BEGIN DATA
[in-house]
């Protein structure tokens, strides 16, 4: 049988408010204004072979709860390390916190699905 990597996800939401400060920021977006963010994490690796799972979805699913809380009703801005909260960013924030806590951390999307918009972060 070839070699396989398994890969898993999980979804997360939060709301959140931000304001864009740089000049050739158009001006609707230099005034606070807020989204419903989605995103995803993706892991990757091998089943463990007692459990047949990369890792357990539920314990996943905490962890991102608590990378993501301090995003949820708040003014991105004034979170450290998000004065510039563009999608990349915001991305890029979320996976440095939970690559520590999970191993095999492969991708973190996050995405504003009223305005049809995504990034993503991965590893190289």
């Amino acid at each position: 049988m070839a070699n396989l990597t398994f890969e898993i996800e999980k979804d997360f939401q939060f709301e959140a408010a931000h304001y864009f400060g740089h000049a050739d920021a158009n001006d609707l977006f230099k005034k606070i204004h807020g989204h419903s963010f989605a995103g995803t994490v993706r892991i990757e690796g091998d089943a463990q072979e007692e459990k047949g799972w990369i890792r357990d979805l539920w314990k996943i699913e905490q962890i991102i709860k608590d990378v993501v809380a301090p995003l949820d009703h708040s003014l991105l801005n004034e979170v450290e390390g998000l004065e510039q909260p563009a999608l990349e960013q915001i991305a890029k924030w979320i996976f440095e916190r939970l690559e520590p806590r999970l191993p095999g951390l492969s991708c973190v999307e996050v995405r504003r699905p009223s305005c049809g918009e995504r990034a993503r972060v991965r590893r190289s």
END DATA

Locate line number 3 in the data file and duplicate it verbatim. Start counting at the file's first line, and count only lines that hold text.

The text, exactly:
């Amino acid at each position: 049988m070839a070699n396989l990597t398994f890969e898993i996800e999980k979804d997360f939401q939060f709301e959140a408010a931000h304001y864009f400060g740089h000049a050739d920021a158009n001006d609707l977006f230099k005034k606070i204004h807020g989204h419903s963010f989605a995103g995803t994490v993706r892991i990757e690796g091998d089943a463990q072979e007692e459990k047949g799972w990369i890792r357990d979805l539920w314990k996943i699913e905490q962890i991102i709860k608590d990378v993501v809380a301090p995003l949820d009703h708040s003014l991105l801005n004034e979170v450290e390390g998000l004065e510039q909260p563009a999608l990349e960013q915001i991305a890029k924030w979320i996976f440095e916190r939970l690559e520590p806590r999970l191993p095999g951390l492969s991708c973190v999307e996050v995405r504003r699905p009223s305005c049809g918009e995504r990034a993503r972060v991965r590893r190289s």